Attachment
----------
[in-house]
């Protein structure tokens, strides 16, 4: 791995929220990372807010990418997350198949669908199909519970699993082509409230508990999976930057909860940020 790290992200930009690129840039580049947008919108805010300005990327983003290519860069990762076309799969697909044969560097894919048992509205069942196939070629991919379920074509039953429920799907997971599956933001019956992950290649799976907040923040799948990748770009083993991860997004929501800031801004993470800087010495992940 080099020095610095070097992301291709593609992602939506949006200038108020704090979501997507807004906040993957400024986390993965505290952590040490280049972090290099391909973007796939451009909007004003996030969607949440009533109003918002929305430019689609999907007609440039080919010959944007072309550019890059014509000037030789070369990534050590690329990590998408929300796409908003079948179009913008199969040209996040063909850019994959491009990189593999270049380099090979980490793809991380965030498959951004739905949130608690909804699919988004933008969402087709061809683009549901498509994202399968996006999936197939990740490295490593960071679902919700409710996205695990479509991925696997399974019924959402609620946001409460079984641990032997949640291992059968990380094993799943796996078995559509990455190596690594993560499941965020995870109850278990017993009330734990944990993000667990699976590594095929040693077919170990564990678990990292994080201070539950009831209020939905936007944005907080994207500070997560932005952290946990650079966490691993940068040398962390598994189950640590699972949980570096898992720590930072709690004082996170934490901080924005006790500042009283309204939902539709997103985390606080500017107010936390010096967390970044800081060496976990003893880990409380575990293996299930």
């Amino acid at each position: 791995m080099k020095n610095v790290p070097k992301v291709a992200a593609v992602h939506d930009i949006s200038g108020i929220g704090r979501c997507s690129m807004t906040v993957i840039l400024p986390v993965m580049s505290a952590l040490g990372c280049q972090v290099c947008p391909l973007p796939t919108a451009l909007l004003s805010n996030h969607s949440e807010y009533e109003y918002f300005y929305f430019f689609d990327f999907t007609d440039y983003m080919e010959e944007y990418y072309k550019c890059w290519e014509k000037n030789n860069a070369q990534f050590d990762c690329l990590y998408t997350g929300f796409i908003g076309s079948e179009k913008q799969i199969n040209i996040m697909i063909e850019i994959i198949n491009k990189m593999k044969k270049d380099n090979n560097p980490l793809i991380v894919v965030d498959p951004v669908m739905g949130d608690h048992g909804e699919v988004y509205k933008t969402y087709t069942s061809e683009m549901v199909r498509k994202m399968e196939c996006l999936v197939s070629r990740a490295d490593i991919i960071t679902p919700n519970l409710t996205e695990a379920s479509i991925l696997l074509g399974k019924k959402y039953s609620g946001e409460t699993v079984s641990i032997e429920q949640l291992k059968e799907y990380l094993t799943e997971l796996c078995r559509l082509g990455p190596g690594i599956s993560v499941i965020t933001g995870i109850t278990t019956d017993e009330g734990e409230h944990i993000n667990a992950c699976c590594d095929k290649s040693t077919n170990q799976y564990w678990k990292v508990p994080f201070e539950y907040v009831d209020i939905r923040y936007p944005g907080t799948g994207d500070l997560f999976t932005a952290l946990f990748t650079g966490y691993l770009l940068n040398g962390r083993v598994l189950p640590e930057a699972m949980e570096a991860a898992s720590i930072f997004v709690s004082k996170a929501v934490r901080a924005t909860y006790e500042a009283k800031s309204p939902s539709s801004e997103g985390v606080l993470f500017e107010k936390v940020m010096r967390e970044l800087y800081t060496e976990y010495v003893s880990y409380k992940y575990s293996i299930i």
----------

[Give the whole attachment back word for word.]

[in-house]
């Protein structure tokens, strides 16, 4: 791995929220990372807010990418997350198949669908199909519970699993082509409230508990999976930057909860940020 790290992200930009690129840039580049947008919108805010300005990327983003290519860069990762076309799969697909044969560097894919048992509205069942196939070629991919379920074509039953429920799907997971599956933001019956992950290649799976907040923040799948990748770009083993991860997004929501800031801004993470800087010495992940 080099020095610095070097992301291709593609992602939506949006200038108020704090979501997507807004906040993957400024986390993965505290952590040490280049972090290099391909973007796939451009909007004003996030969607949440009533109003918002929305430019689609999907007609440039080919010959944007072309550019890059014509000037030789070369990534050590690329990590998408929300796409908003079948179009913008199969040209996040063909850019994959491009990189593999270049380099090979980490793809991380965030498959951004739905949130608690909804699919988004933008969402087709061809683009549901498509994202399968996006999936197939990740490295490593960071679902919700409710996205695990479509991925696997399974019924959402609620946001409460079984641990032997949640291992059968990380094993799943796996078995559509990455190596690594993560499941965020995870109850278990017993009330734990944990993000667990699976590594095929040693077919170990564990678990990292994080201070539950009831209020939905936007944005907080994207500070997560932005952290946990650079966490691993940068040398962390598994189950640590699972949980570096898992720590930072709690004082996170934490901080924005006790500042009283309204939902539709997103985390606080500017107010936390010096967390970044800081060496976990003893880990409380575990293996299930």
């Amino acid at each position: 791995m080099k020095n610095v790290p070097k992301v291709a992200a593609v992602h939506d930009i949006s200038g108020i929220g704090r979501c997507s690129m807004t906040v993957i840039l400024p986390v993965m580049s505290a952590l040490g990372c280049q972090v290099c947008p391909l973007p796939t919108a451009l909007l004003s805010n996030h969607s949440e807010y009533e109003y918002f300005y929305f430019f689609d990327f999907t007609d440039y983003m080919e010959e944007y990418y072309k550019c890059w290519e014509k000037n030789n860069a070369q990534f050590d990762c690329l990590y998408t997350g929300f796409i908003g076309s079948e179009k913008q799969i199969n040209i996040m697909i063909e850019i994959i198949n491009k990189m593999k044969k270049d380099n090979n560097p980490l793809i991380v894919v965030d498959p951004v669908m739905g949130d608690h048992g909804e699919v988004y509205k933008t969402y087709t069942s061809e683009m549901v199909r498509k994202m399968e196939c996006l999936v197939s070629r990740a490295d490593i991919i960071t679902p919700n519970l409710t996205e695990a379920s479509i991925l696997l074509g399974k019924k959402y039953s609620g946001e409460t699993v079984s641990i032997e429920q949640l291992k059968e799907y990380l094993t799943e997971l796996c078995r559509l082509g990455p190596g690594i599956s993560v499941i965020t933001g995870i109850t278990t019956d017993e009330g734990e409230h944990i993000n667990a992950c699976c590594d095929k290649s040693t077919n170990q799976y564990w678990k990292v508990p994080f201070e539950y907040v009831d209020i939905r923040y936007p944005g907080t799948g994207d500070l997560f999976t932005a952290l946990f990748t650079g966490y691993l770009l940068n040398g962390r083993v598994l189950p640590e930057a699972m949980e570096a991860a898992s720590i930072f997004v709690s004082k996170a929501v934490r901080a924005t909860y006790e500042a009283k800031s309204p939902s539709s801004e997103g985390v606080l993470f500017e107010k936390v940020m010096r967390e970044l800087y800081t060496e976990y010495v003893s880990y409380k992940y575990s293996i299930i």